This spring we had a fence built in our backyard. What a tremendous relief. After just a few months with it I can’t imagine NOT having it. I love the general idea of wide open space and not having fences in-between neighbors in theory, but with a 4- and 2-year-old, their play dates and our proximity to a busy neighborhood street, the backyard was nearly unuseable without a sophisticated assembly of lumber and the lock at the top of the gate that they can’t reach. I love that part the best.
While the fence guy was doing the fence, I asked him to build a planter box, too. I had him put it in the part of the yard that I thought got the most sun for the duration of a day. I dumped a whooooole lot of garden and potting soil in there and planted some stuff. That’s about how much thought I put into it. What do I think my kids might eat? What do I think might grow? Okay, let’s make a hole in the dirt and drop it in. Did I pay any attention to how much space things needed in-between? Not really. Just dug ’em and dropped em. Here’s a photo from June 1, when I really wondered whether any of this would amount to anything at all.
Clockwise from top left, dill, peppermint, two tomatoes, cucumber, green beans, watermelon, more green beans, strawberry, squash, red pepper and squash.
Here’s a photo from June 30. Please note the great care I took in straightening those cage-y contraptions.
I’ve had a great time staring at the tiny little leaves and those curly grabby parts emerging. And the girls get excited over searching for anything new in there.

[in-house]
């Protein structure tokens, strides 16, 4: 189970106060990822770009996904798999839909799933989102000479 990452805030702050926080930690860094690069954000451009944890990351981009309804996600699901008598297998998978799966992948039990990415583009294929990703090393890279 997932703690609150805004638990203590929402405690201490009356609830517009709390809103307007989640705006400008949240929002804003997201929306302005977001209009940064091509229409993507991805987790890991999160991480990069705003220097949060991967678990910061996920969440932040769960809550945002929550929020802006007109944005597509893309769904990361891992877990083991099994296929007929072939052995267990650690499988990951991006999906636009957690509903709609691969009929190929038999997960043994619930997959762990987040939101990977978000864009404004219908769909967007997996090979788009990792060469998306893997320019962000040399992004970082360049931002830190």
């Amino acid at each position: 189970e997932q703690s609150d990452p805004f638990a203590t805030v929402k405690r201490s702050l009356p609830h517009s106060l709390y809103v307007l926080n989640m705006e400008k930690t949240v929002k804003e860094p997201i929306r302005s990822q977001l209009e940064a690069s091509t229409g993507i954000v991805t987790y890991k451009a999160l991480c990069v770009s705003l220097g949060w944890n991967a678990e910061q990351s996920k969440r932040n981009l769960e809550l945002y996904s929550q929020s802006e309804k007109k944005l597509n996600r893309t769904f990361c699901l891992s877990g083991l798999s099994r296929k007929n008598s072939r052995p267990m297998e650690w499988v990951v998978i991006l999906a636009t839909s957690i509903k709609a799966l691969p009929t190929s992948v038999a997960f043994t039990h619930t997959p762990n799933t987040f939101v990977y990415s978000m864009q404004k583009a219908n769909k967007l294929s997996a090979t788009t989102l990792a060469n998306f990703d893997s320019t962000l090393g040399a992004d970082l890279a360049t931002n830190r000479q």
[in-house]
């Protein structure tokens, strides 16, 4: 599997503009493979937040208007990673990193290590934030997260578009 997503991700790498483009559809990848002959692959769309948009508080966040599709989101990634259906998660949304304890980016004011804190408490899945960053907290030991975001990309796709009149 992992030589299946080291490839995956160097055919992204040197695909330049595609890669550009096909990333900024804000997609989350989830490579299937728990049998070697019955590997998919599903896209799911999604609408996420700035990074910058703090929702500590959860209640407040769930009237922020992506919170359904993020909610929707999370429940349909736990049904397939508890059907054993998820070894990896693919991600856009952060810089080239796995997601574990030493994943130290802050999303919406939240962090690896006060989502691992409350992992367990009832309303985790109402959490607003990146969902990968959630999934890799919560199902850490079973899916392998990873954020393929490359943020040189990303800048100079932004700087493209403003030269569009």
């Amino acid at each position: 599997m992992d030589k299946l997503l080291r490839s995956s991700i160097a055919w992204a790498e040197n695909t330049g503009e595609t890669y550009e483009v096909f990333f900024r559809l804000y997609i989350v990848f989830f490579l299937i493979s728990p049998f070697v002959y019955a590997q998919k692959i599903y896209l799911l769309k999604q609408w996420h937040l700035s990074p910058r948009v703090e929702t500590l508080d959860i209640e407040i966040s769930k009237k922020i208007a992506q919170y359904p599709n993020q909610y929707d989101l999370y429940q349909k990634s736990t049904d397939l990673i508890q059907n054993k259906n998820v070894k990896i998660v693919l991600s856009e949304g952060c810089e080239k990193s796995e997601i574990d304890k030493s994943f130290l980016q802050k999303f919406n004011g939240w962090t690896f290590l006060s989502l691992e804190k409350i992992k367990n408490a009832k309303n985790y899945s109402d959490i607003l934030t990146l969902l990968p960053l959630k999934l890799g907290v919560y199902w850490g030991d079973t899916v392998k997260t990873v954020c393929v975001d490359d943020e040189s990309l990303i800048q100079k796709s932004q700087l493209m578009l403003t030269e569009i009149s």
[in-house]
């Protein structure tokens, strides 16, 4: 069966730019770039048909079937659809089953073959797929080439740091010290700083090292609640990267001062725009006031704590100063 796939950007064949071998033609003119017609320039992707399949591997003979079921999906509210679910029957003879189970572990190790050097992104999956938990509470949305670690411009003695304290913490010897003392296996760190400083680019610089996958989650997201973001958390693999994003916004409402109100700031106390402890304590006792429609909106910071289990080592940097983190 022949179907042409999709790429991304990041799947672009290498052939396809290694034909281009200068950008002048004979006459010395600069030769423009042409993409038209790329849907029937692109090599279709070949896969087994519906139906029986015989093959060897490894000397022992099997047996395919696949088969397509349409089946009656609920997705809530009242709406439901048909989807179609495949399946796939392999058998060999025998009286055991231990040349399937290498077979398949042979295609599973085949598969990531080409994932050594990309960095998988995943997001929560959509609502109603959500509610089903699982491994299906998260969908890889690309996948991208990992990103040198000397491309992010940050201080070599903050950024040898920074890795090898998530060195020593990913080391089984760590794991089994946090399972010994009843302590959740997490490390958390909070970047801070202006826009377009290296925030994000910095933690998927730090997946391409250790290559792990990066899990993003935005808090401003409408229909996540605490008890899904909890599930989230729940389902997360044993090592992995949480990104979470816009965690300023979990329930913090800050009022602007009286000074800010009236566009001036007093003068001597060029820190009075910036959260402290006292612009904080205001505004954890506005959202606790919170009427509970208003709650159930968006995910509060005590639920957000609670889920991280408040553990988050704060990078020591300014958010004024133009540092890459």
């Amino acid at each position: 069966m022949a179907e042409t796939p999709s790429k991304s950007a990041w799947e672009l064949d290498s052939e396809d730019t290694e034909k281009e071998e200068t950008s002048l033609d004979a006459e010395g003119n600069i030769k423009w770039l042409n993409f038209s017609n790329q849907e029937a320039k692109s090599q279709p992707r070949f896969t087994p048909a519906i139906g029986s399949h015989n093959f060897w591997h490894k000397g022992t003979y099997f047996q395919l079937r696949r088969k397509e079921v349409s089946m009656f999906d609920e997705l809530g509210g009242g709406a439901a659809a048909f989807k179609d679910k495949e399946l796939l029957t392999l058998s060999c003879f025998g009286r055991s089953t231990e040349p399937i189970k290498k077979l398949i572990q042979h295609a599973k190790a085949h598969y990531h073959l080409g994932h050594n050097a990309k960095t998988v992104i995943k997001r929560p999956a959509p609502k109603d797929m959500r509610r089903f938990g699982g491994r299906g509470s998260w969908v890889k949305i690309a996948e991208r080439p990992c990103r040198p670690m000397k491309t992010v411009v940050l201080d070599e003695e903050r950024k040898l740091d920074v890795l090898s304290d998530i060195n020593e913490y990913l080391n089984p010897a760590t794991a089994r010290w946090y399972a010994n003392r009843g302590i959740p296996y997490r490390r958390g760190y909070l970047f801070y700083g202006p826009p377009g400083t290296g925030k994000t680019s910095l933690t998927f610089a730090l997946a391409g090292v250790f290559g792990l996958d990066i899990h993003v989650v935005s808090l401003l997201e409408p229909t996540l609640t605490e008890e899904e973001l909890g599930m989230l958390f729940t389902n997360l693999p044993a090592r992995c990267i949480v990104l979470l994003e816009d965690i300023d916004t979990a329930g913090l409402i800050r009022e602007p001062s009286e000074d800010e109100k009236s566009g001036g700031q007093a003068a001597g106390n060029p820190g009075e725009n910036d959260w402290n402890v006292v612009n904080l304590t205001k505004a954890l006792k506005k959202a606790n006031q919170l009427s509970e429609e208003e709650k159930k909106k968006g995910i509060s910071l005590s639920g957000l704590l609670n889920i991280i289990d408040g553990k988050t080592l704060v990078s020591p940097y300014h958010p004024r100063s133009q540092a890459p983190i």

And here it is on July 15. So far we’ve eaten squash, cucumbers, dill, peppermint and green beans. And there’s one watermelon growing somewhere under there, all the way on the left, as far as it can get from where it’s planted and still be in the planter box.
Not only have I learned that next year there’s no point in planting aaaanything in the middle, I’ve learned that cucumber plants are rather unpleasantly spiky AND that cucumbers themselves have spikes. I had no idea. I just thought they grew bumpy. Not spikey. Here they are before a quick wash with a kitchen towel…
I’m sure you girls who’ve grown cucumbers before are bored out of your minds and are scrolling to find whatever’s next in your reader. But I was completely surprised. After I picked the first one I actually went to the grocery store and somewhat creepily manhandled the cucumbers, looking for spiky bits. None to be found. And then I wondered whether I’d not noticed a sticker on the original cucumber label that said “we grow up to be scary and spiky!” Since I’d saved the label, I checked it. Nope, no indication of freaky cucumberness. Finally friends with gardening experience confirmed that it was normal. Phew.
I see this as a city-girl-gardening public service message. Don’t let spikey cucumbers scare the pants off of you.
I know some of you are looking for a Katie update. All continues to go well. More on Katie crafting soon!